Greece is likely to hit the markets this week, as no one expects quick resolution.
In the best case scenario there would be no major negative surprises from Greece.
The worst case is that bad news will flow from Greece that may push up the odds of a sudden exit and related contagion.
The likely case is that leaders on both sides will continue to buy time.
They will make threats but leave options open, and Greece will continue to pressure markets.
The consensus is that there will be new elections that will put the left wing anti-austerity, anti-bailout agreement ‘Syriza’ party in charge.
That may put Greece on a collision course with the EU, which obviously cannot allow the precedent of reneging on bailout agreements.
ECB Executive Board member, Joerg Asmussen, has rejected any change to Greece’s reform program if Greece is to remain in the Eurozone.
Greek’s banking system is completely dependent on the ECB, and as Italy’s former Prime Minister Berlusconi had learned, it plays hardball when needed.
It is clear thus far that Greece doesn’t want to leave the EZ, but that the political will for continuing with the bailout program seems exhausted.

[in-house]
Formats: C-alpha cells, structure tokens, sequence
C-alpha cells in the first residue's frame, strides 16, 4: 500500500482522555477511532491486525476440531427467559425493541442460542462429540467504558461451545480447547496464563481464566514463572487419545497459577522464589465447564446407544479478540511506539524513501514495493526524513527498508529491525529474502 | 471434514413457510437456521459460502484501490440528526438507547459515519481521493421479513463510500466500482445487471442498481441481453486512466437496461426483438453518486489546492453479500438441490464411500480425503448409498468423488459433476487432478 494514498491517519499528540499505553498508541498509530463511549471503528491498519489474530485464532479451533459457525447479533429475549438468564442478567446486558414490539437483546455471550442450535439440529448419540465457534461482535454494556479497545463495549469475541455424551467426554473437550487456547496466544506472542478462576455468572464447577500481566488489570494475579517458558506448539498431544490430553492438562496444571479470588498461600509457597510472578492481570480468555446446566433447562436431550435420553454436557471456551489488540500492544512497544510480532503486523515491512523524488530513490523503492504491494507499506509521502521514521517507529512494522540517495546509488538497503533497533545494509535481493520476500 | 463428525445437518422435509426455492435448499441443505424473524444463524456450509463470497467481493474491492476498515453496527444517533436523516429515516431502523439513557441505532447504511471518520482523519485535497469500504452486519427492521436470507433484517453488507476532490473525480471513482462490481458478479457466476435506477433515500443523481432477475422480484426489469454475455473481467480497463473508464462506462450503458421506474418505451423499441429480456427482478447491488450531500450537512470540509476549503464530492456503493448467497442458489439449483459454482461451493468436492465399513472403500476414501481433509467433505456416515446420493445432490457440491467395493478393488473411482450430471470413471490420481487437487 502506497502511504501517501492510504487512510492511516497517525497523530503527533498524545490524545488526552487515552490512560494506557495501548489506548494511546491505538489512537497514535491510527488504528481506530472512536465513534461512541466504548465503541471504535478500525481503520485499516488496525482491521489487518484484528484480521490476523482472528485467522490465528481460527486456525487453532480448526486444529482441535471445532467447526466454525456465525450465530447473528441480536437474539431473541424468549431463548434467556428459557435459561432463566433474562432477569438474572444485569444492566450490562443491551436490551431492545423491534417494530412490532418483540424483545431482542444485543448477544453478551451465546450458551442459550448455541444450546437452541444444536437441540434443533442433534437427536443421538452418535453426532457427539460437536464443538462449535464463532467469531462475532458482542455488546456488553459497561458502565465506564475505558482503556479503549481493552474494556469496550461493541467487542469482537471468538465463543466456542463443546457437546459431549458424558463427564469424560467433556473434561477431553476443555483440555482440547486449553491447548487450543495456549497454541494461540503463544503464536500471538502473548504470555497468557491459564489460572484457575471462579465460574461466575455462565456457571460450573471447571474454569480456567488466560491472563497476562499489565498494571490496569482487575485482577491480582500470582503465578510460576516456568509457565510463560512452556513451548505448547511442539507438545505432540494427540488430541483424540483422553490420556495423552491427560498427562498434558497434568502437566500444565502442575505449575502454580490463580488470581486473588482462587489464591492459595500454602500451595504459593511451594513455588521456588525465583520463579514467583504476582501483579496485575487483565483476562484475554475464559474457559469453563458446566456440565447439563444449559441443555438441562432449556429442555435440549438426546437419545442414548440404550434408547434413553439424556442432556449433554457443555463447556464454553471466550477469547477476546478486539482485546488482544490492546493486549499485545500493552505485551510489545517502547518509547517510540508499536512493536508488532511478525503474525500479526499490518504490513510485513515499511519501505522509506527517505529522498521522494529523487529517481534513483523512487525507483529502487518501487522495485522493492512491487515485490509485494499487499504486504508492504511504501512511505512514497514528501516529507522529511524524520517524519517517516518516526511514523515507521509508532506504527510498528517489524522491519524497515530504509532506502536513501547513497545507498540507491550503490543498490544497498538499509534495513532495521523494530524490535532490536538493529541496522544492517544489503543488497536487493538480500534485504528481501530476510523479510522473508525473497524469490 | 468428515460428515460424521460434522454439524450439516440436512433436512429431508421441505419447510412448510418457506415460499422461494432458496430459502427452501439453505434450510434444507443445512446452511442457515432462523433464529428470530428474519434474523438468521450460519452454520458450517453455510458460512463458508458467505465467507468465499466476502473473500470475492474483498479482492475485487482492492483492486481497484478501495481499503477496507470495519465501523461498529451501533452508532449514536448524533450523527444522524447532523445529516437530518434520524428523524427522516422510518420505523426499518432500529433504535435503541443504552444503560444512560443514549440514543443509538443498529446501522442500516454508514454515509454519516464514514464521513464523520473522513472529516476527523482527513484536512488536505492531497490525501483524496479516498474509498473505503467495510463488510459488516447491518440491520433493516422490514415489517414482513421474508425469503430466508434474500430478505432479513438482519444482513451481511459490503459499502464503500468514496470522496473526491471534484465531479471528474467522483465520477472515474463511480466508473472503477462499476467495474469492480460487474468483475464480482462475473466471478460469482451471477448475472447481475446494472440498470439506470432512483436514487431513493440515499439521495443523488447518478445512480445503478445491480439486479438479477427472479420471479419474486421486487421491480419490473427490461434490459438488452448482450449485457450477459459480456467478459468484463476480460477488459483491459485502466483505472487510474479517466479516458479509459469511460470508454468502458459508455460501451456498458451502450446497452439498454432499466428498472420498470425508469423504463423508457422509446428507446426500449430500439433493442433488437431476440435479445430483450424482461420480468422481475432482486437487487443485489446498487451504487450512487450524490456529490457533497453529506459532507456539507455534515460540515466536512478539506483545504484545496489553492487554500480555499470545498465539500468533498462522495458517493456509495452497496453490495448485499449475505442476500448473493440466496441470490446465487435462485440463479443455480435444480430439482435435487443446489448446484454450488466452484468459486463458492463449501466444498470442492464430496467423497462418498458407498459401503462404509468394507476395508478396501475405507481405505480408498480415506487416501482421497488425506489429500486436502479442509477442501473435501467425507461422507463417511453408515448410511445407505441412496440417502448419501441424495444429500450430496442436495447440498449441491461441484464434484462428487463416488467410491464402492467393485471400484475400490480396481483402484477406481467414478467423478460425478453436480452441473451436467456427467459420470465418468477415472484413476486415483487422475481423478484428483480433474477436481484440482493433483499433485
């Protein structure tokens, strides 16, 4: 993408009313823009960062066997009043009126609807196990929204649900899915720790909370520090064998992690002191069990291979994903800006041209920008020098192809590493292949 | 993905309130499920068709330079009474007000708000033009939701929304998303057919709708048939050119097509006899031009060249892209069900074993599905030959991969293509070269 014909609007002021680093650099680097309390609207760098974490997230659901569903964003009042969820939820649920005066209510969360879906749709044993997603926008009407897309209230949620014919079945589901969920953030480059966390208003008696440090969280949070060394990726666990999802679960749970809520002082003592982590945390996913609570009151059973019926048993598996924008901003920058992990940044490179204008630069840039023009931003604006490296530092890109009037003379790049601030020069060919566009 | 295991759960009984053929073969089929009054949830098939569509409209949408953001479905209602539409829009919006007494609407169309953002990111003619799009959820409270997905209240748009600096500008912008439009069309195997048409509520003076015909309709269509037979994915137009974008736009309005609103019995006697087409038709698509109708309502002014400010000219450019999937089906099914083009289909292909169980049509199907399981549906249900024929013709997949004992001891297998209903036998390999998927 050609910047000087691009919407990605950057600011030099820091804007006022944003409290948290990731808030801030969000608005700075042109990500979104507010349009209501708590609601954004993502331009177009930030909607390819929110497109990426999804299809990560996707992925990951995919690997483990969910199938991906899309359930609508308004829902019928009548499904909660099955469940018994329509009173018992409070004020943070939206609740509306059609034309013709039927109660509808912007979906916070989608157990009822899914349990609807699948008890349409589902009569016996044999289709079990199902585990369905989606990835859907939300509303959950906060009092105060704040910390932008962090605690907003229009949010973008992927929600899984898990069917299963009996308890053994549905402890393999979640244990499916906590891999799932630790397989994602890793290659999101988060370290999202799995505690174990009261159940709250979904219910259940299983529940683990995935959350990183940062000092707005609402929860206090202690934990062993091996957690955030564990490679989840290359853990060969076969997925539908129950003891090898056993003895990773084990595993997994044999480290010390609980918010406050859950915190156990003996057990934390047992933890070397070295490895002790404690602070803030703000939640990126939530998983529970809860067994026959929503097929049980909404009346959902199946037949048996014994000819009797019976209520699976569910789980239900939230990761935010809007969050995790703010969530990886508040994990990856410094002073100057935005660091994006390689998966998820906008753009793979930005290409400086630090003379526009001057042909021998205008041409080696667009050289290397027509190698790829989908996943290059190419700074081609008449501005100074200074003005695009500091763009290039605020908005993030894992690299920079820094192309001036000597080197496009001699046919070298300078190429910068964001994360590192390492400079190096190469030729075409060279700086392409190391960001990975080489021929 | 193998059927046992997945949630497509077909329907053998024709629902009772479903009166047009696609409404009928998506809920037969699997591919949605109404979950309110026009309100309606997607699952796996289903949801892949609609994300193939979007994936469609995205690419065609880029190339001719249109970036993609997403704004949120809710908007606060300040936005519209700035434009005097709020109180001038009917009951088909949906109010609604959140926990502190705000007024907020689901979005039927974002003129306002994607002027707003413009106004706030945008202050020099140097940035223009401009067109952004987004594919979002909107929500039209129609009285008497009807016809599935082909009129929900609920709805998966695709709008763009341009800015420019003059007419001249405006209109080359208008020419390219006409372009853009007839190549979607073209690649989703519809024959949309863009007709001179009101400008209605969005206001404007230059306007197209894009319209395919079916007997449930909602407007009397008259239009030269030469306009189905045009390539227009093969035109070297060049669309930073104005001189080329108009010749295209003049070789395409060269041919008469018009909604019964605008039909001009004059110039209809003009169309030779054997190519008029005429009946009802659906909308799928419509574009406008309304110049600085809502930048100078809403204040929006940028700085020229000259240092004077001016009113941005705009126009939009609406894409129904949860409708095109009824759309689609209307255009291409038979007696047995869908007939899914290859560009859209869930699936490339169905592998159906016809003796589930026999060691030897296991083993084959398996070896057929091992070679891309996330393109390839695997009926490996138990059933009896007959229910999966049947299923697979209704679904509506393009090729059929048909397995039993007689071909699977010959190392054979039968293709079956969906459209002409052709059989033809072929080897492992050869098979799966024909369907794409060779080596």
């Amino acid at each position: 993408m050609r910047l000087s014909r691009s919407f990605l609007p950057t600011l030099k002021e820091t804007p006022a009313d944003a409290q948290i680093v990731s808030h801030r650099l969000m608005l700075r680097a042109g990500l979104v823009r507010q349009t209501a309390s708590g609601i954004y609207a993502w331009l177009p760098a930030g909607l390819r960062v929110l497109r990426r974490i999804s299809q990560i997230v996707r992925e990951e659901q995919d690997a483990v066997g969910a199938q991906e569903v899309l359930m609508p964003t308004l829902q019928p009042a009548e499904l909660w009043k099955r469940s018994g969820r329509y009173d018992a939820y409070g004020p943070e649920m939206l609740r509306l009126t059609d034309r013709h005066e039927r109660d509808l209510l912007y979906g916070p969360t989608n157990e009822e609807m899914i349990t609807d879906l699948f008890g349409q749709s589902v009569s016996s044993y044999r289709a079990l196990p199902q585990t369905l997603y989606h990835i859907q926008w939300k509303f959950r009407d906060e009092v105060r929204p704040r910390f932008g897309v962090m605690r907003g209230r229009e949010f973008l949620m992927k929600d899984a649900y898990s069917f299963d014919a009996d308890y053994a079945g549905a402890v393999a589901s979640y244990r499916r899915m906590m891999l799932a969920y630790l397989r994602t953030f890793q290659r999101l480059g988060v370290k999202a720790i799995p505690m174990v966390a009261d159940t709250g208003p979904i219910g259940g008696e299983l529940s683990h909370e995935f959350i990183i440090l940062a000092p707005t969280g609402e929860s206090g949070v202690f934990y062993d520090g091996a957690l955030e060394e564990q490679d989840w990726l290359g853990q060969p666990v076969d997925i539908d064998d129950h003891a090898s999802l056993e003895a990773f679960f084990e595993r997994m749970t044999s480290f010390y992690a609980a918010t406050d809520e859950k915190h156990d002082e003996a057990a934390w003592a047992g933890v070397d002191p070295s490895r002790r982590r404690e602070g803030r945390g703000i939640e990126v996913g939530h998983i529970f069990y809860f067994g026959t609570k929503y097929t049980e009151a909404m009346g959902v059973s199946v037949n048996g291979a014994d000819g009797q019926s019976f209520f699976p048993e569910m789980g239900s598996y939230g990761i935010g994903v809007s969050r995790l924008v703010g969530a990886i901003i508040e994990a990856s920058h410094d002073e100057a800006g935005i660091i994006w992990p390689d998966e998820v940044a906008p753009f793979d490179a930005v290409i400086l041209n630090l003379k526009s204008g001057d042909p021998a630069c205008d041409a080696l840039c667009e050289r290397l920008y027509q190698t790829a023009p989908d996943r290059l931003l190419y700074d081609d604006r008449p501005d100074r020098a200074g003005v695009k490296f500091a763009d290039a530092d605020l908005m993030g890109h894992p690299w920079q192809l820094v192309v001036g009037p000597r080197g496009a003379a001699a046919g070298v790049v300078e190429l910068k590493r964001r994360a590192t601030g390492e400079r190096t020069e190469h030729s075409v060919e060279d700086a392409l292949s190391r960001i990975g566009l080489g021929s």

Yet, the ECB insists they continue.
This is all part of the normal negotiation in the annual break down in the Greek drama.
The fate of Greece is a political matter decision and thus particularly unpredictable in the short term.
Here are specific events to watch this week.
- Final attempt at coalition and avoid another election:
By early this week, we will know if final attempts over the weekend to form a coalition were successful.
If not, election is coming, which is expected to bring in a more radically anti bailout regime.
- Greek bond redemption:
While Greece has enough cash to avoid further defaults until June, there is an approximate 450 million Euro bond redemption due next week.
With a hung Parliament and possible default looming anyway, it’s likely that Greece will use its two-week grace period to delay payment until the end of May.
This would both save cash and maintain uncertainty and pressure on the markets and EU to offer Greece a better deal.
The delay is good for Greece, bad for global markets as it feeds fears of Greek default.
- EU Spin Control:
Given the likely bearish effects of the above, some spin control is expected from other EU officials.
If markets are desperate enough for some positive news, that might inspire some stabilization or even a bounce for risk assets.
In the Long term, Greece’s fate is clearer.
Unless the EU, particularly Germany, decides to spend a lot more in debt forgiveness and other growth inducing aid, Greece will default and exit the EZ.
This is because Greece can’t afford to do otherwise, and will suffer even greater contraction in the coming years, at least before the benefits of reduced debt payments and a devalued currency begin to spur growth similar to that experienced in other post default situations, like that of Iceland.
Well this is all for now, hope this helps in making good decisions on your binary investments trades.
Happy Trading and enjoy….